“God bless you always, my daughter!” the sick man murmured, in trembling tones. “I believe I am guilty of no irreverence in invoking His blessing,” he added, “for I have learned to feel my need of faith in Him, and, Virgie, your husband has taught me how to seek it.”
The young bride could only press her lips again to his in reply. She was very grateful for this confession, for her father’s previous skepticism and bitterness had often caused her much sorrow.
Chi Lu and Margery came forward to congratulate the bride and groom, and then went about their duties in the other room.
Soon after, Dr. Thornton slipped quietly away, thus leaving the invalid and his children by themselves.
“Virgie, how beautiful you are to-day! How did it happen?” Mr. Abbot asked, when he found they were alone, and glancing admiringly over her costume.
“It was all Mr.—all Will’s doing,” she answered, with a charming blush, and glancing shyly up into her husband’s face.
“I suspected as much, and I thank you, Sir William, more than I can express, for giving me this unexpected pleasure,” said the sick man, gratefully.
“It was to gratify myself as well. I could not be satisfied unless Lady Heath was arrayed as became a bride of the house,” the young baronet returned, with a fond smile, as he noticed how the color came and went on Virgie’s cheek at the sound of her new name. “But,” he added, putting his arm around her, and raising her to her feet, while with one sweep of his hand he threw back the veil, “I have not yet had the privilege of saluting my wife. Virgie, I have the right to the first kiss from your sweet lips.”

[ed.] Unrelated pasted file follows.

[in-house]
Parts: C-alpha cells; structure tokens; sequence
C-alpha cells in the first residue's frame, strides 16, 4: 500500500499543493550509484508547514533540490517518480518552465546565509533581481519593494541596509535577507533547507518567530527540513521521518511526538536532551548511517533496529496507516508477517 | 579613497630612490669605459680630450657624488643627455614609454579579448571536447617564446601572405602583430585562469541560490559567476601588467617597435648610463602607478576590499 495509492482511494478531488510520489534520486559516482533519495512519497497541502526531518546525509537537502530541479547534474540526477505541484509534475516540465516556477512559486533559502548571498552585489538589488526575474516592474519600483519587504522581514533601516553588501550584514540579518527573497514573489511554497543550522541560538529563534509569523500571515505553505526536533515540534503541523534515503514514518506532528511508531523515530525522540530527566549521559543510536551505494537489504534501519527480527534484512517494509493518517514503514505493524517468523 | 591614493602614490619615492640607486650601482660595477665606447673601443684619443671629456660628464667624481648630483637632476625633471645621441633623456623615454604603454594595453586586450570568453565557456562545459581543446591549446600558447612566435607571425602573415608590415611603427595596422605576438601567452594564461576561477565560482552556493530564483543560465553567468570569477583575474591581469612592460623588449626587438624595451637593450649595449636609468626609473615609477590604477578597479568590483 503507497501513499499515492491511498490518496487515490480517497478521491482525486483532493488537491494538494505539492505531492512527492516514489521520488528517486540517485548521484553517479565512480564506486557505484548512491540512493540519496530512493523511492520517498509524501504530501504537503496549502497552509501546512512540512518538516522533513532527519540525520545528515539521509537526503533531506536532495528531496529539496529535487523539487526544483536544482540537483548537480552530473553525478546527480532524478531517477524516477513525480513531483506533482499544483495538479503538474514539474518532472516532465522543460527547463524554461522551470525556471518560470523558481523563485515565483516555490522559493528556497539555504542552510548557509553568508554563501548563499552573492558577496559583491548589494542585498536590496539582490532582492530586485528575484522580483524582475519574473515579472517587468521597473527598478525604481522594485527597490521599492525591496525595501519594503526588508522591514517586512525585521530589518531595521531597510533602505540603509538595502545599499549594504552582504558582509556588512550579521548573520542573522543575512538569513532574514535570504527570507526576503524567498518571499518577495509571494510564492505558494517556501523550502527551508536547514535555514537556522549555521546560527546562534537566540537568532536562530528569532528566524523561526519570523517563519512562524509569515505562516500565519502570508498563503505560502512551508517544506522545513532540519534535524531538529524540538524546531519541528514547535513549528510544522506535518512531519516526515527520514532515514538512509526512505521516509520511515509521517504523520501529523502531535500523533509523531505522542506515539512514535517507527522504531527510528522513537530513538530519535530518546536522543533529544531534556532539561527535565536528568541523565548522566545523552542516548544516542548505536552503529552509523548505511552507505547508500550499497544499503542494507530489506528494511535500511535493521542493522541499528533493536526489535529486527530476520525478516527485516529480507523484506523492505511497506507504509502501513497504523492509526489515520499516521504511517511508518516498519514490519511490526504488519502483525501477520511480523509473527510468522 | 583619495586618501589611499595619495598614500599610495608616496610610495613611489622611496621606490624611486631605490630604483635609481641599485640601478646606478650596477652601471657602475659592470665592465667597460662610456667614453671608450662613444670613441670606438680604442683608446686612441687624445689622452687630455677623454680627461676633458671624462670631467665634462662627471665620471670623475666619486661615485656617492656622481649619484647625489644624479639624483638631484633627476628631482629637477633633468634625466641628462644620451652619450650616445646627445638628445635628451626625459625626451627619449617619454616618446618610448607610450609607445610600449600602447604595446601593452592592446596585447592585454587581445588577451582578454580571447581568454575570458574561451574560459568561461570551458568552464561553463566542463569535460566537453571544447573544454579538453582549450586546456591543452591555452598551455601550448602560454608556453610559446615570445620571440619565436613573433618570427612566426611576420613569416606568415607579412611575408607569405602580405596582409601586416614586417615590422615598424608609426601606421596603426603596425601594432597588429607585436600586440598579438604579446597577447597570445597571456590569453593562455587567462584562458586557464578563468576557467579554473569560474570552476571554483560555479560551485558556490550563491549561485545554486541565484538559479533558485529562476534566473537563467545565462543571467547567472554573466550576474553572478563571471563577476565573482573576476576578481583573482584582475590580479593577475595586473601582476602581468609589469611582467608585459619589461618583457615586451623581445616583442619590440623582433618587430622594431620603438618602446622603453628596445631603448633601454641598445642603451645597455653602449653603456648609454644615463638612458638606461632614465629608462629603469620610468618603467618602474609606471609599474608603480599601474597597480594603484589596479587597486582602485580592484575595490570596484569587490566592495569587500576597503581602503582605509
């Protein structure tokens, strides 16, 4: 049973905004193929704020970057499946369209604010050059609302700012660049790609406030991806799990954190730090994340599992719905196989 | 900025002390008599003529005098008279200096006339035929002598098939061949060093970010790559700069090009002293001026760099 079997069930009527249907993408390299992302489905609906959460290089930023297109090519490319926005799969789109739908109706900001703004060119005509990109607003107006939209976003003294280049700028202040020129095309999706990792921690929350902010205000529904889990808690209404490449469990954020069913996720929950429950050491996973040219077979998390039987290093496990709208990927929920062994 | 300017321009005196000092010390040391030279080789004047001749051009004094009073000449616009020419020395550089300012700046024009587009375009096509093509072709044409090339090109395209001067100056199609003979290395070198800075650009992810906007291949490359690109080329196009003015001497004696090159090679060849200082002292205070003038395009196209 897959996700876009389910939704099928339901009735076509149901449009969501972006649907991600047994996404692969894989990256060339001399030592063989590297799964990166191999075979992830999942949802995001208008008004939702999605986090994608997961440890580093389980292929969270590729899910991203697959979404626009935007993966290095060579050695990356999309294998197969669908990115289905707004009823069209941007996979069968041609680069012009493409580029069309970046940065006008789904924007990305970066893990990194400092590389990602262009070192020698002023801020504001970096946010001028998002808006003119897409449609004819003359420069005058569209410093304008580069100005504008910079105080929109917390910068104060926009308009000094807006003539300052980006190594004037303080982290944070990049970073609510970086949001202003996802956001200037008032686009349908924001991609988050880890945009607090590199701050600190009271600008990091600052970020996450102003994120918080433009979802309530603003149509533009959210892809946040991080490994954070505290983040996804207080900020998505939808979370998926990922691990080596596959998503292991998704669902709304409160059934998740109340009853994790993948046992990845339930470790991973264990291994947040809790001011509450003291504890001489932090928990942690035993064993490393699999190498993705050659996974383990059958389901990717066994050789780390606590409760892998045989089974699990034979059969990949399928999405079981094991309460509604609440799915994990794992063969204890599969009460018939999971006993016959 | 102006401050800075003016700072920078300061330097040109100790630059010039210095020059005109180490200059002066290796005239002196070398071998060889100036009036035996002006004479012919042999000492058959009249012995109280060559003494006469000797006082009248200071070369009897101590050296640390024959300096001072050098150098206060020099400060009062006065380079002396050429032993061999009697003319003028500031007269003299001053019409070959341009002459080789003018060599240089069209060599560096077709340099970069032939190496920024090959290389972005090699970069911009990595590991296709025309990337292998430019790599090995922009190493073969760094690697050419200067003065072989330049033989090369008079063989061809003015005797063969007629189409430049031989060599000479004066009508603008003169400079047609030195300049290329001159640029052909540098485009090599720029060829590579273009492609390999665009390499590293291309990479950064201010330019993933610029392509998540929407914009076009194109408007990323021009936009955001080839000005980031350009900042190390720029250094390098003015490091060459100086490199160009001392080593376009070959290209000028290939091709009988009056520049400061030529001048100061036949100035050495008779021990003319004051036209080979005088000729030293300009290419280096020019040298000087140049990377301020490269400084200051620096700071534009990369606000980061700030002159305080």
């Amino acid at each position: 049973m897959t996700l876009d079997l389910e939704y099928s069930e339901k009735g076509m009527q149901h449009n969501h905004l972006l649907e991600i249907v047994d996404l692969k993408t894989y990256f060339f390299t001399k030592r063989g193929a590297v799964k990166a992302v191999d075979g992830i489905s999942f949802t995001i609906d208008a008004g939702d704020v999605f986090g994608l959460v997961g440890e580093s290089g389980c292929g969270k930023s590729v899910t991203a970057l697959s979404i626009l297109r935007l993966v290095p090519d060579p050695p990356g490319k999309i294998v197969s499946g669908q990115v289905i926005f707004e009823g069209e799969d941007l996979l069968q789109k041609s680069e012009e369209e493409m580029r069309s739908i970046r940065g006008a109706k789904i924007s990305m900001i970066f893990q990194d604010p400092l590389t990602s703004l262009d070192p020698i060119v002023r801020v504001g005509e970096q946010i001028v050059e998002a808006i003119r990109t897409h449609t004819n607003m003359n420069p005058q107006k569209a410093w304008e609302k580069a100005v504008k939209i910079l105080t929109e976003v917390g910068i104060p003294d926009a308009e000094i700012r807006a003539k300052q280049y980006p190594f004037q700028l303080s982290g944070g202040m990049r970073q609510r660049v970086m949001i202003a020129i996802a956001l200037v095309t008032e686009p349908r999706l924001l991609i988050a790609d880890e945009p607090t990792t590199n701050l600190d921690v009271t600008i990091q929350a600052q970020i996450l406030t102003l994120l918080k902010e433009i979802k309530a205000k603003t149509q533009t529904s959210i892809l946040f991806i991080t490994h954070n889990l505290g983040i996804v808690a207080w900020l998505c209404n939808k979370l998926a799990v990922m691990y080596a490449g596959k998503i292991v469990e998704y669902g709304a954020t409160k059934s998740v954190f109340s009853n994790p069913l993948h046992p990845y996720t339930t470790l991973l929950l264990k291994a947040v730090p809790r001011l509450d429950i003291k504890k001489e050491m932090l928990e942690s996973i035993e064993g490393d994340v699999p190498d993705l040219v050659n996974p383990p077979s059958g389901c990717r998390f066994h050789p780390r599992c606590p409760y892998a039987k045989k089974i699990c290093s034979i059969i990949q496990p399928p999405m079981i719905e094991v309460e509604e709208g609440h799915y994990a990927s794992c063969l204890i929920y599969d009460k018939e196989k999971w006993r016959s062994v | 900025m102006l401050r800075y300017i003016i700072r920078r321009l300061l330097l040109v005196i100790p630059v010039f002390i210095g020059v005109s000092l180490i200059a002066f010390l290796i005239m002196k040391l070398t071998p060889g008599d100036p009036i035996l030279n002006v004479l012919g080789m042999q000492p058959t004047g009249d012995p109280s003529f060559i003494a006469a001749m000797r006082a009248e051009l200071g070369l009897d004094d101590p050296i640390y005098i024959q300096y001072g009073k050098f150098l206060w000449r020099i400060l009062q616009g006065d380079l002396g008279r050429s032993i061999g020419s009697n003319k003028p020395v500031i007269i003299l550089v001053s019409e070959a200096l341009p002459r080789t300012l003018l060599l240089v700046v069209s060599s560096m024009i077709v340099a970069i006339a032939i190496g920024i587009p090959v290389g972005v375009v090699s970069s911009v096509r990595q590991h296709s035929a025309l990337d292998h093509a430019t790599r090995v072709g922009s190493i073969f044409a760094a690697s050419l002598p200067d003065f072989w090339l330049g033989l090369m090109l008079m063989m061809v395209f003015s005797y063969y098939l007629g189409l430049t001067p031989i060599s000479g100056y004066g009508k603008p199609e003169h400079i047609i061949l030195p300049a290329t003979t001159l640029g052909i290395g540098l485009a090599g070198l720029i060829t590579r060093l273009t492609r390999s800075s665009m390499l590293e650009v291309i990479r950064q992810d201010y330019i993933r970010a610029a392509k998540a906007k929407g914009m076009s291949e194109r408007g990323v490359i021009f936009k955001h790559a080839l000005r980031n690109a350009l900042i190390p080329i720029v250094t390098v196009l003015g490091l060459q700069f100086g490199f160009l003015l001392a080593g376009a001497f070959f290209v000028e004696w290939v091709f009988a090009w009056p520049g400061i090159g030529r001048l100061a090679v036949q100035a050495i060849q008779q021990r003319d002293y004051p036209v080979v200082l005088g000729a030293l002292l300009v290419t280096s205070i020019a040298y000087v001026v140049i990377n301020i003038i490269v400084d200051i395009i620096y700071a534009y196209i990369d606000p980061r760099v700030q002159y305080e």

The beautiful bride lifted her face to him, flushed with a new, almost holy, happiness.
“My husband!” she whispered, as he held her close for a moment, and he felt that henceforth his life would be complete, since she loved him, and was his.
Alas, for the weary years that were to follow!
Was there no one to warn?
For a little while they fell into a quiet chat, and then Chi Lu came to bid them to the other room, where a really elegant feast awaited them, and where Sir William exerted himself to make the occasion as merry as possible, and all through the day nothing occurred to mar its peace and joy.
The next morning Dr. Thornton returned to Virginia City, carrying in his pocket a much larger fee than he was accustomed to receive; and after that, life at the mountain cottage resumed its usual quiet routine.
A Separation and a Little Stranger.
Mr. Abbot appeared to gather new strength after the events related in the previous chapter, in spite of his own predictions and the fears of others that he was dying.